K2 – Kayak Trip #2

Another trip across Kealakekua Bay on a kayak trip, this time with Dawn from Kohala. The secrets to avoiding the crowds of kayakers on a Sunday? Leave early since kayak stores often don’t open till 7:30am, go on a gray rainy day as it looks uninviting to visitors. As it turns out the gray day was just for show as it didn’t rain on us kayaking and provided cool paddling.

Halfway across the bay. If you notice it looks like Dawn is wearing a wristwatch on her left arm but it’s not. She told me she gets motion-sickness (in cars, planes, on the ocean, in the ocean and probably in outer space should she get a ride on the space shuttle). So I let her test my Relief Band which you can get at And it worked! She didn’t get sick on the way over or back across the bay even with the rolling swells on the way back. Amazing gizmo.

We were the first kayaks on the shore and it took a bit longer for some others to show up but not a big crowd at all which was nice.

When you pull-up to shore you’ll find this plaque in the shallows.

Besides the nice trip across the bay I had another motive for going back, a geocache site. Captain Cook’s Monumental Cache is not far from where we pulled up in our kayaks and I wanted to drop the Lost Cheesehead Travel Bug into the cache as I had held onto it for over two months hoping to take it to Oahu.

Another shot of inside the geocache before I added some goodies.

The Captain Cook monument. It’s not often you get to see it up close. You either have a 45-60 minute hike down to it or a nice one-mile kayak across the bay.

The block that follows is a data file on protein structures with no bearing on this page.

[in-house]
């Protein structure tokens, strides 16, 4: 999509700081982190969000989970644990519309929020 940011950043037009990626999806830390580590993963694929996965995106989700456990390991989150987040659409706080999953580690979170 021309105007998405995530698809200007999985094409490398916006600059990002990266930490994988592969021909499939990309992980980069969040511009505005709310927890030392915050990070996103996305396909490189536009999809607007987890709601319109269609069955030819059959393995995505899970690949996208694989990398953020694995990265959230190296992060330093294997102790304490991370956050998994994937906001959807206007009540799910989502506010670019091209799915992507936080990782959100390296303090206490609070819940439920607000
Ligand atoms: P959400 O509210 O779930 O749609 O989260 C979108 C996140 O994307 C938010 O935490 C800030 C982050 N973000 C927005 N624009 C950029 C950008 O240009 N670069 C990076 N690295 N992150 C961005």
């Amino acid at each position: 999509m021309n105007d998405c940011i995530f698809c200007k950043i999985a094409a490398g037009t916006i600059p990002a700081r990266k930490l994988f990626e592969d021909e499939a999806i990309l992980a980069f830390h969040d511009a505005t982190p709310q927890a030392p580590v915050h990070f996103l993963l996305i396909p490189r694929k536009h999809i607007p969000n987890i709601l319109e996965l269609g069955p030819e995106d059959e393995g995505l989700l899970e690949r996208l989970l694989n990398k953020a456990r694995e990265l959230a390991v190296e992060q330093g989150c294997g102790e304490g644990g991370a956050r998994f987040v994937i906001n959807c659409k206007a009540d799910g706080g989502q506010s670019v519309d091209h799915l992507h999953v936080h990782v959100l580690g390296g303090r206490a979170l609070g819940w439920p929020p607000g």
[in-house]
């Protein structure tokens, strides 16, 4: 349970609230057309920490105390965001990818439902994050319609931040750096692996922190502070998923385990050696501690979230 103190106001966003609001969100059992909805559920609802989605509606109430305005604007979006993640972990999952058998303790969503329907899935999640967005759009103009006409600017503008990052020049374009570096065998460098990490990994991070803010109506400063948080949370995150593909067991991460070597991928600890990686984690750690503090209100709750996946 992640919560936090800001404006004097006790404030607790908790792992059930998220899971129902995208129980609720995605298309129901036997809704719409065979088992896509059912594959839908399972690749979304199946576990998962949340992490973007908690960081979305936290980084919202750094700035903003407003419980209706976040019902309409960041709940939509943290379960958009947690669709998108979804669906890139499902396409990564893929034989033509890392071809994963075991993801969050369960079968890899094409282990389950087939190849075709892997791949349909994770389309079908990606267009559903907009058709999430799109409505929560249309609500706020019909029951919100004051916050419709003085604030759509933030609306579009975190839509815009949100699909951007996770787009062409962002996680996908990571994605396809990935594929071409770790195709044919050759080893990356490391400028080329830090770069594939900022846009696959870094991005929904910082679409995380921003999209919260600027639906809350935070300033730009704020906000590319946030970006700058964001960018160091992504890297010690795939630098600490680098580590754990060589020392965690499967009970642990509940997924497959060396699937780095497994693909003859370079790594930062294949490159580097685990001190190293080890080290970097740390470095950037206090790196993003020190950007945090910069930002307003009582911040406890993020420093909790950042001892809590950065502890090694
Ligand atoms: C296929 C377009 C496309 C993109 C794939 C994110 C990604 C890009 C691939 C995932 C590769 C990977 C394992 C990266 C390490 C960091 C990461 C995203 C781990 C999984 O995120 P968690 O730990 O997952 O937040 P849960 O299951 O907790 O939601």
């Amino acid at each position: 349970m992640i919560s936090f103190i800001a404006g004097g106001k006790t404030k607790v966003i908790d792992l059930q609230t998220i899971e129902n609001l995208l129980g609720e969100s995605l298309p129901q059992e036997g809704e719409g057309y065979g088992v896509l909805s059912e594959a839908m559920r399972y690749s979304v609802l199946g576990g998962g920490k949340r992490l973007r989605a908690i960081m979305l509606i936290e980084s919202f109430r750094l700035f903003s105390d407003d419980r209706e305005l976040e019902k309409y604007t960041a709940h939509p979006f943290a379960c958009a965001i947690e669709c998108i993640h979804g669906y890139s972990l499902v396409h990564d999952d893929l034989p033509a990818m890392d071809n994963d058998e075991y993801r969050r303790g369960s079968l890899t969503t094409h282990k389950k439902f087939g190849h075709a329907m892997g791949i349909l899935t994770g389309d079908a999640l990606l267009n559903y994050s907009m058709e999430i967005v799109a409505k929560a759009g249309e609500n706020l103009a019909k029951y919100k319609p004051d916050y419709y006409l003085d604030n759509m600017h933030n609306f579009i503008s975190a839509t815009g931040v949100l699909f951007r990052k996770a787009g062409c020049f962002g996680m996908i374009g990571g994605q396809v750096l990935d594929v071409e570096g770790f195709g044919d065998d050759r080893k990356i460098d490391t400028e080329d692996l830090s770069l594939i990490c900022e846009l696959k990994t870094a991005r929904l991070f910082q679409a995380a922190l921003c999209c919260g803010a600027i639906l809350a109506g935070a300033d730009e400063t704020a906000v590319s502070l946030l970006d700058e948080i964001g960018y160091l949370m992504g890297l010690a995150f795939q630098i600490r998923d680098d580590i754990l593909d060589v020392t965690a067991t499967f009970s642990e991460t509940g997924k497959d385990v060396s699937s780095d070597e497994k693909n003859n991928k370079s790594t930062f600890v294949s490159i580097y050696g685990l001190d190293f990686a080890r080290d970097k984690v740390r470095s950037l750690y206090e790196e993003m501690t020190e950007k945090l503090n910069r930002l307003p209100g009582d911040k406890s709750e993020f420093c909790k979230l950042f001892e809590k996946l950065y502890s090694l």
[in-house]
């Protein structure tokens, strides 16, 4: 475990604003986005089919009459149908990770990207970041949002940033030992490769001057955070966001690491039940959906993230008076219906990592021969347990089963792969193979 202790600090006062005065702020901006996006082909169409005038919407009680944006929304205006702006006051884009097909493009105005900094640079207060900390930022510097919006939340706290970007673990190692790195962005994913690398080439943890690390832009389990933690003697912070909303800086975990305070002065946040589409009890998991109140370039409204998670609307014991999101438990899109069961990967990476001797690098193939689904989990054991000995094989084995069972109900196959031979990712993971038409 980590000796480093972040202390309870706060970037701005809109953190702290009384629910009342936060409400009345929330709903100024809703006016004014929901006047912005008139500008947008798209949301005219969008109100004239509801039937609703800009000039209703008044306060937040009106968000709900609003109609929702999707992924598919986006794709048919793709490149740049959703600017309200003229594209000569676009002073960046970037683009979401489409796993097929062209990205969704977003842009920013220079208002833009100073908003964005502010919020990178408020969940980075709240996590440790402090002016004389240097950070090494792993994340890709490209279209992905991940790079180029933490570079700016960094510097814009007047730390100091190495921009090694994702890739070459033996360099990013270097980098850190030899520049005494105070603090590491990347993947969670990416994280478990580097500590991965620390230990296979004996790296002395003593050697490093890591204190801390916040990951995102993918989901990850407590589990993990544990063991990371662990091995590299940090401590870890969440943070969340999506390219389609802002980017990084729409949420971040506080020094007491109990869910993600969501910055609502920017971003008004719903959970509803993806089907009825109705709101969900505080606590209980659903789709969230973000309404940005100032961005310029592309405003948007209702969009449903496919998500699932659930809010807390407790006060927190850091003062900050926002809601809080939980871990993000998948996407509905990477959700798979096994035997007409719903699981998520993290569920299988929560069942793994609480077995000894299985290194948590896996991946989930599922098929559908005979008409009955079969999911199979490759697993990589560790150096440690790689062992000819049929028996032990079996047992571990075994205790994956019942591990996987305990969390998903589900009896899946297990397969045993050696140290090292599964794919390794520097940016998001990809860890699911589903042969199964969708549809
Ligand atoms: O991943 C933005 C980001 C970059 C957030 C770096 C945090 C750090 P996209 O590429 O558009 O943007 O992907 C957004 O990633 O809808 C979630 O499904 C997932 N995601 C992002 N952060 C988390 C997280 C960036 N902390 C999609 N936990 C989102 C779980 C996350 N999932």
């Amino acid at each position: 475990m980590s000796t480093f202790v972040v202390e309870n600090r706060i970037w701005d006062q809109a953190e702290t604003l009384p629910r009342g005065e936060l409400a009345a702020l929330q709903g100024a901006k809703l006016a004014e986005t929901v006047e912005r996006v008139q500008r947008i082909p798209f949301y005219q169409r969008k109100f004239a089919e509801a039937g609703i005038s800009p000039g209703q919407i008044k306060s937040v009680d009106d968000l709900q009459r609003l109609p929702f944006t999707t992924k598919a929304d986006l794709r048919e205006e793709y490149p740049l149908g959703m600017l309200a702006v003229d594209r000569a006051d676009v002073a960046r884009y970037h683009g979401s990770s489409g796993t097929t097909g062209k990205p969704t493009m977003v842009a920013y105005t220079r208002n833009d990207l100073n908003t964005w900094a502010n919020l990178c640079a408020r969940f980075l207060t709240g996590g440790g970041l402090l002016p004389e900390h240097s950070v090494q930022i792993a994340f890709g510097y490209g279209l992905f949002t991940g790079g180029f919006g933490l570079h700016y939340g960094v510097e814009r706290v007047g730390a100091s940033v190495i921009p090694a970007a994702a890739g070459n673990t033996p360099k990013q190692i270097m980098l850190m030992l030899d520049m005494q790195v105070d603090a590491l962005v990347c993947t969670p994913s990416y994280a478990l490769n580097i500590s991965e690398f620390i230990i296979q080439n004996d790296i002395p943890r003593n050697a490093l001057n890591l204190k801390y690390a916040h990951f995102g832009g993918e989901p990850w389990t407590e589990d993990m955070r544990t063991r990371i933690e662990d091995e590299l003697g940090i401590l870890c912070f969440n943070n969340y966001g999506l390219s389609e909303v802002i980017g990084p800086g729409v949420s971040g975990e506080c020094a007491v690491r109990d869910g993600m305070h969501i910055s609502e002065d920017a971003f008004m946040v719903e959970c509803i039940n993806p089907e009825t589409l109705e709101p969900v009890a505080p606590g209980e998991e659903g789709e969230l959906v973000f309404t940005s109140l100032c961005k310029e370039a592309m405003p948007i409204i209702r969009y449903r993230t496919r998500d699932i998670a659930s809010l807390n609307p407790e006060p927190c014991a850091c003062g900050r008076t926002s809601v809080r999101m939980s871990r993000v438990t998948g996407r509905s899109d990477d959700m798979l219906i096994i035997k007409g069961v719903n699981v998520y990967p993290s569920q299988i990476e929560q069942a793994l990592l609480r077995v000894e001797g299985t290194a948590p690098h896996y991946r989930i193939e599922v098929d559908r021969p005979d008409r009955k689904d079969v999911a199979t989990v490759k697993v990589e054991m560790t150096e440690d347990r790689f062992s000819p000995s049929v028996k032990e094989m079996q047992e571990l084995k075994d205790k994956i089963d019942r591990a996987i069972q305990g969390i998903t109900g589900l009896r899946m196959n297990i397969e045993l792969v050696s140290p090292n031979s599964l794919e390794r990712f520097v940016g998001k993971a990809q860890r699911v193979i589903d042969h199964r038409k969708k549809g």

The engraving on the monument. As Dawn notes the error where it says Captain Cook discovered these islands. Ah…if he discovered these islands who were all those people that came out to greet him in outrigger canoes?

Another shot of the monument from the landing of the jetty. The large engraved stone on the right (front of the monument) reads:


Yellow Tangs in Kealakekua Bay.

Click on the above image for an underwater video. Filesize is 3.2MB so if you’re on dial-up you may want to pass on this. Also it uses the new H.264 QuickTime codec.

*UPDATE* I’m posting this on the blog itself from the comments so it gets Googled in case people are looking for the answer to this question.

Is the land on which the Captain Cook Monument sits sovereign British land?

Short answer about the monument being on British soil – NO.
Longer answer – National Historic Register shows land in the Kealakekua Bay Historical District is owned by the State and Private ownership. So this was not a definitive answer so I contacted the Kona Historical Society. Land was given by Cleghorn and Likelike to Major James Hay Wodehouse, “and his heirs and assigns In Trust however for the following uses and purposes and for none other that is to say in trust to keep and maintain on granted premises a monument in memory of Captain Cook…” Per the deed of conveyance (copy held at the Kona Historical Society.
Even Longer answer – There is no record showing that Wodehouse or his heirs ever gave the land to the British Government. So the land is still owned by his heirs and with current international laws the British Government can not obtain title to the land.

How did this rumor start?? Seems that the Tax assessor sent the King of England a notice of Real Property Assessment back in 1938. Subsequently, a letter of apology was sent from the Board of Tax Commissioners, Third Taxation Division.
This information is from a copy of a letter to the editor of the Tribune Herald who ran the story, I suspect in November of 1954 (but that is my guess based on the letter.)

That’s it. No British soil in Kealakekua Bay. Mystery solved thanks to the Archivist at the Kona Historical Society.

— Dawn

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